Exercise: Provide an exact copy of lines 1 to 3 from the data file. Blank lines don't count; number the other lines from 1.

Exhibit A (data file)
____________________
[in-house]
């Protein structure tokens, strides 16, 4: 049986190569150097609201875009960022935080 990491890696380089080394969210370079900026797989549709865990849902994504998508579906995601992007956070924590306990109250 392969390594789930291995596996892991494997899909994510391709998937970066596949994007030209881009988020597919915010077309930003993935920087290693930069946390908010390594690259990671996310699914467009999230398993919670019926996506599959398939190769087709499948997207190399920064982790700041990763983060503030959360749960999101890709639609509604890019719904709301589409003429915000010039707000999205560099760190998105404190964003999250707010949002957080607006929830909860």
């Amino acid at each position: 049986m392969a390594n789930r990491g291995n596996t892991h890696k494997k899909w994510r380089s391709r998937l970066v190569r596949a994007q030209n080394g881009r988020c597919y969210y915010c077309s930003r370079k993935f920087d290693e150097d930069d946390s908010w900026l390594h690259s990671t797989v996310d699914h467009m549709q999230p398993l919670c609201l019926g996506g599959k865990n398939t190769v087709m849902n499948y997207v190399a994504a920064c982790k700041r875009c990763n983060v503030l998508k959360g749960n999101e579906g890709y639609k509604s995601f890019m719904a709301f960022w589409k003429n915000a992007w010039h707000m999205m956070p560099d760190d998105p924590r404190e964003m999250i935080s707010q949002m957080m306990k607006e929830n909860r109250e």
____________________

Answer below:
[in-house]
């Protein structure tokens, strides 16, 4: 049986190569150097609201875009960022935080 990491890696380089080394969210370079900026797989549709865990849902994504998508579906995601992007956070924590306990109250 392969390594789930291995596996892991494997899909994510391709998937970066596949994007030209881009988020597919915010077309930003993935920087290693930069946390908010390594690259990671996310699914467009999230398993919670019926996506599959398939190769087709499948997207190399920064982790700041990763983060503030959360749960999101890709639609509604890019719904709301589409003429915000010039707000999205560099760190998105404190964003999250707010949002957080607006929830909860």
């Amino acid at each position: 049986m392969a390594n789930r990491g291995n596996t892991h890696k494997k899909w994510r380089s391709r998937l970066v190569r596949a994007q030209n080394g881009r988020c597919y969210y915010c077309s930003r370079k993935f920087d290693e150097d930069d946390s908010w900026l390594h690259s990671t797989v996310d699914h467009m549709q999230p398993l919670c609201l019926g996506g599959k865990n398939t190769v087709m849902n499948y997207v190399a994504a920064c982790k700041r875009c990763n983060v503030l998508k959360g749960n999101e579906g890709y639609k509604s995601f890019m719904a709301f960022w589409k003429n915000a992007w010039h707000m999205m956070p560099d760190d998105p924590r404190e964003m999250i935080s707010q949002m957080m306990k607006e929830n909860r109250e």